The Implications of Worker Behavior for Staffing Decisions: Empirical Evidence and Best Practices
Employees in service organizations such as restaurants are humans, and their productivity is often heterogeneous due to innate abilities, motivation, and environmental factors. However, none of these considerations are taken into account by typical workforce planning models and software packages. In this paper we describe the results of a study on how workers respond to workload, an integral work environment factor, and we provide operational insights to improve efficiency and strengthen restaurant financials. We study a comprehensive data set from a family-style restaurant chain to clarify how workload, which is defined as the number of tables or diners that a server concurrently handles, affects his/her performance (measured in terms of sales and meal duration). Among our findings, servers’s sales increase with the workload at a cost of longer meal duration, when the overall workload is low. However, their sales performance decreases and they work more expeditiously after a certain workload threshold. We find that this workload threshold is currently not reached in our focal restaurants and, counter-intuitively, the chain can reduce its staffing level to achieve both significantly higher sales (an estimated 3% increase) and lower labor costs (an estimated 17% decrease). We further discuss how companies can benefit by explicitly considering other aspects of employee behavior when scheduling workforce.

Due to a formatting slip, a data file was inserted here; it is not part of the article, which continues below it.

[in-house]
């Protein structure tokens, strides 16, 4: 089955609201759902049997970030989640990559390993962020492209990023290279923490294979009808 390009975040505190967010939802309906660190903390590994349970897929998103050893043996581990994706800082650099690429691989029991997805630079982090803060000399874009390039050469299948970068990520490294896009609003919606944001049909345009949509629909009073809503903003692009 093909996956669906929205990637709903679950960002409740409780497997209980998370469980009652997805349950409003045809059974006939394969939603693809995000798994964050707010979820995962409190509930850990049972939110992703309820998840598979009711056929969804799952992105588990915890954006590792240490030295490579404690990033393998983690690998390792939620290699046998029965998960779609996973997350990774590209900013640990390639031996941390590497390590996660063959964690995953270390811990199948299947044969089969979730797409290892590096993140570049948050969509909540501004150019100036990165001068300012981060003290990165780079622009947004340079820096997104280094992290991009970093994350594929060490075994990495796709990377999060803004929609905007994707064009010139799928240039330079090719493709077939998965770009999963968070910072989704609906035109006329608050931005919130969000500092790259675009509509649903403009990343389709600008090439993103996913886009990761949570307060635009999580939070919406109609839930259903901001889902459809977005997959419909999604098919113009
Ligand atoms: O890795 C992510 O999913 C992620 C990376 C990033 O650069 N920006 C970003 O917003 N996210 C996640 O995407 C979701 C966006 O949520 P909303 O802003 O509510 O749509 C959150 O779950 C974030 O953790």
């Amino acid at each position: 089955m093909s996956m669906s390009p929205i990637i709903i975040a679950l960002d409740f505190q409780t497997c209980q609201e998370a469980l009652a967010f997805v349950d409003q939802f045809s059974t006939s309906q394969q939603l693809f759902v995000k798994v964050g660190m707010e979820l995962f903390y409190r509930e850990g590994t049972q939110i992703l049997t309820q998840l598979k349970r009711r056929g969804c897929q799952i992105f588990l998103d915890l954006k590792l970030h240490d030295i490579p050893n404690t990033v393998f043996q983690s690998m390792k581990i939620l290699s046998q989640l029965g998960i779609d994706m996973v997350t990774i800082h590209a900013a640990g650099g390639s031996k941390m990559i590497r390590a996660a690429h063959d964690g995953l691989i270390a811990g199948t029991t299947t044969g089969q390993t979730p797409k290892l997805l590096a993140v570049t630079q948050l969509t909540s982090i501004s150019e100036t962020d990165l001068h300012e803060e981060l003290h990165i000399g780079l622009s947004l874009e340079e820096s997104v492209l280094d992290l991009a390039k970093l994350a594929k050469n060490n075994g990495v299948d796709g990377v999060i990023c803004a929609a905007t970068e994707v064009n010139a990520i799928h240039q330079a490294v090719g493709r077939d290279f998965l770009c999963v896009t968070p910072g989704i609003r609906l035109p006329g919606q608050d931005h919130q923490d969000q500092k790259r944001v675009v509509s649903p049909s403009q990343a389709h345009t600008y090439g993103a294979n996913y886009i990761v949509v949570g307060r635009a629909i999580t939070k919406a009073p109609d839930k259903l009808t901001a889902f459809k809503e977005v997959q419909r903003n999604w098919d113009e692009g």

Business | Business Administration, Management, and Operations | Entrepreneurial and Small Business Operations
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